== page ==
Making Unique Observations in a Very Cluttered World

Wednesday, 4 January 2012

Comcast's $10 Broadband Hard to Qualify For - NBC Universal Merger Condition A Little Hollow -

Comcast's $10 Broadband Hard to Qualify For - NBC Universal Merger Condition A Little Hollow - 

To get their acquisition of NBC approved, Comcast proposed a condition requiring they offer $10 1.5 Mbps broadband to low income homes. As we pointed out last summer, Comcast proposed this condition because once potential applicants jump through a number of hoops, Comcast knew that very few low income families would actually qualify. 

Applicants have to qualify for the National School Lunch Program, can't owe Comcast money, can't currently have any Comcast service including basic (common even in low-income homes), and can't have had any Comcast service in the last ninety days. Should you actually qualify, Comcast is only offering the deal for two to three years -- so you won't qualify for long.

The policy been a massive PR bounty for Comcast, the company launching the program in numerous cities to great political fanfare. The FCC liked the policy so much, they put it front and center as part of their "Connect to Compete" plan, making political hay from promises to connect low-income families. Except as one Comcast insider told us last summer most low-income folks, as Comcast knew, fail to qualify. Groups like Action United are only now just realizing the plan is a little empty. According to the group, people aren't applying because the plan isn't being advertised, and those who do apply usually get rejected:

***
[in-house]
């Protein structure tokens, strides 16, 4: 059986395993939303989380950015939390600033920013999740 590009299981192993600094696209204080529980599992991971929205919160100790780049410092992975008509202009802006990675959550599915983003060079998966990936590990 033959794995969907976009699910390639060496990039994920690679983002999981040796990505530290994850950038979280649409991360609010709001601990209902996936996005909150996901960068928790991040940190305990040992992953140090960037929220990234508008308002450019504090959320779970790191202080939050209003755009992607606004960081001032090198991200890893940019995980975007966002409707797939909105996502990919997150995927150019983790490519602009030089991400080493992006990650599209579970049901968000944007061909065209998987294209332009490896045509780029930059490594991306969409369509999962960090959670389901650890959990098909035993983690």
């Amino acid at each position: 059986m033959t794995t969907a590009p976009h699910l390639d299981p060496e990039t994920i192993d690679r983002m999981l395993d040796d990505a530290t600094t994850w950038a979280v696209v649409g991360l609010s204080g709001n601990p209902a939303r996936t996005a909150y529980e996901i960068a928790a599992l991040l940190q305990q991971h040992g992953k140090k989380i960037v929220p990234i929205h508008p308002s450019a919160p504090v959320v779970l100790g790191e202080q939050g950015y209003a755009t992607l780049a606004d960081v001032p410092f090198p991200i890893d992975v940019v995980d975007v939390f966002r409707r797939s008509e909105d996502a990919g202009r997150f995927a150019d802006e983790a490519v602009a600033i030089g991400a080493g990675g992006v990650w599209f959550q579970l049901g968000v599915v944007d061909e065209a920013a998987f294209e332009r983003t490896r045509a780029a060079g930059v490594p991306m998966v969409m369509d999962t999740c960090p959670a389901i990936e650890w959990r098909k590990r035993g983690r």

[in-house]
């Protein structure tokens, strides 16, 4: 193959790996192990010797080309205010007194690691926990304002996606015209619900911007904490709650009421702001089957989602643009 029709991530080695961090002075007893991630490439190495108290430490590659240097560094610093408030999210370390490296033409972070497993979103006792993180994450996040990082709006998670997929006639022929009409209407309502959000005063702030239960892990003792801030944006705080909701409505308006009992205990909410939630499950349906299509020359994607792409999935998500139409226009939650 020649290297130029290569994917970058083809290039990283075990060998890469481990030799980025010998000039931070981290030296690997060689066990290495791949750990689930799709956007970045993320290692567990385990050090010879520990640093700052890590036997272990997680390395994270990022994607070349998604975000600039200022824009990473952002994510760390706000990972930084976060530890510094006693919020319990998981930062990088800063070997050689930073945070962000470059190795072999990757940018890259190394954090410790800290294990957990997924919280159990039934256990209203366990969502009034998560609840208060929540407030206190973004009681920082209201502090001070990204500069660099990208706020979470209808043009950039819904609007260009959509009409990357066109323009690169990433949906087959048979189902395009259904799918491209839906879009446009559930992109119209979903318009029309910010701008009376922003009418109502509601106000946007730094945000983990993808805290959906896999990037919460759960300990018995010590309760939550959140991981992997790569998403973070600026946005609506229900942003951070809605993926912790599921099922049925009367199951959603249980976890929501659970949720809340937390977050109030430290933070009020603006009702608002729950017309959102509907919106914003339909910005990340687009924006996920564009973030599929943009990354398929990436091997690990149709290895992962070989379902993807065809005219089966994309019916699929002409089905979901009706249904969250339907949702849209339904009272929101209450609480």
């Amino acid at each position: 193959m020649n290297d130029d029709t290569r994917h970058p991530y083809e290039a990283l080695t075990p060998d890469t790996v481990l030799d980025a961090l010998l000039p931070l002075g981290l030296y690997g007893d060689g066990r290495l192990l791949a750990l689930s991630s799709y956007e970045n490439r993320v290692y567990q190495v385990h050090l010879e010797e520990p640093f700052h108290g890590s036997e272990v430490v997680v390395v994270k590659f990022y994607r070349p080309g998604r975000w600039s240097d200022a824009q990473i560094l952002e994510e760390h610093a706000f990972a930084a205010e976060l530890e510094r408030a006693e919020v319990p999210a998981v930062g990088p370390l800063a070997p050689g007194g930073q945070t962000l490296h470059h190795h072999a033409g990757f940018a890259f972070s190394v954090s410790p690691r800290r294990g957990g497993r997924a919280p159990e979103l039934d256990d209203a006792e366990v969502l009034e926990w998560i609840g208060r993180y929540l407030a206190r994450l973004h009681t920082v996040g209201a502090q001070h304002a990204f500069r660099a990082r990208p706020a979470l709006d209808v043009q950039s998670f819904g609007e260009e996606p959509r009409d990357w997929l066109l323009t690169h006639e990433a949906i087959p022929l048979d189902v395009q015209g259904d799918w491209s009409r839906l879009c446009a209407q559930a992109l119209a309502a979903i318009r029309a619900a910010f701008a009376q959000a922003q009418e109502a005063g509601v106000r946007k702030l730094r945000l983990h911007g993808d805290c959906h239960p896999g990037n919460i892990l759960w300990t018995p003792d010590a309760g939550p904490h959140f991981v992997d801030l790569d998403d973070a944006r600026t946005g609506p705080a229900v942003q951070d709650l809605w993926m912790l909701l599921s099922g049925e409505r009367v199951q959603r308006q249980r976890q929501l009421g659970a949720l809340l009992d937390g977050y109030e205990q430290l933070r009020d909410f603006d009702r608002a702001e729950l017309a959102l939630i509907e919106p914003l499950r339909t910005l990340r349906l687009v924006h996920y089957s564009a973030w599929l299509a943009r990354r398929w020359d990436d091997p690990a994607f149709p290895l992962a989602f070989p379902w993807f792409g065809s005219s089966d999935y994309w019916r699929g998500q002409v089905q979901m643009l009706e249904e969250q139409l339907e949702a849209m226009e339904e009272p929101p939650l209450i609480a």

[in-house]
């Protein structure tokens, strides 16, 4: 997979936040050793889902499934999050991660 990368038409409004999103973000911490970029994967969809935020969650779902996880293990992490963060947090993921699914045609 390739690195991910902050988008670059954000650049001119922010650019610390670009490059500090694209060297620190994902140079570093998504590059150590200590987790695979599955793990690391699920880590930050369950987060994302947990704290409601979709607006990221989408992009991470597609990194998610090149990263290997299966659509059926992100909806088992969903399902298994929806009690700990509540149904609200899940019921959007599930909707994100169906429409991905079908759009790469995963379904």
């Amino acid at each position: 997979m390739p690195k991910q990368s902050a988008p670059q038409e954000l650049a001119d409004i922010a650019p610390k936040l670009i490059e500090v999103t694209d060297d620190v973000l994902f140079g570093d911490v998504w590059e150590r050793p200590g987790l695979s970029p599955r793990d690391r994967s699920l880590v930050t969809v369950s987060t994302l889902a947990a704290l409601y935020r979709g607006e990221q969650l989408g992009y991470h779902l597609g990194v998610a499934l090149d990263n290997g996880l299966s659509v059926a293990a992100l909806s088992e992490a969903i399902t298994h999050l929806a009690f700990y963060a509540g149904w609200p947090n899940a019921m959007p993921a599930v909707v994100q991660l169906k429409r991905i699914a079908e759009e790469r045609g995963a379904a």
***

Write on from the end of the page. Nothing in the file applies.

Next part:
Action United said that of the 107 families who qualified for the school-lunch program, only eight had applied for Internet Essentials. Two of the families were approved and Comcast was sending them paperwork, said Elly Porter-Webb, Action United parent organizer. The group says it has about 44,000 members in Philadelphia, Pittsburgh, Harrisburg, and Allentown. Comcast told the other families they were not eligible because of past unpaid cable bills or because they had an existing Internet service, even though the families had children in the federal school-lunch program. "There are too many obstacles," Porter-Webb said.
Of course Comcast knew all of this when the deal was created, and was very fortunate to get the government to sign off on a condition that involves them doing very little actual work at very little cost. It's slightly better than Comcast doing nothing for low income folks, but it's a shining example of the kind of industry promises, FCC programs and regulatory conditions that wind up being 90% hollow upon closer inspection.


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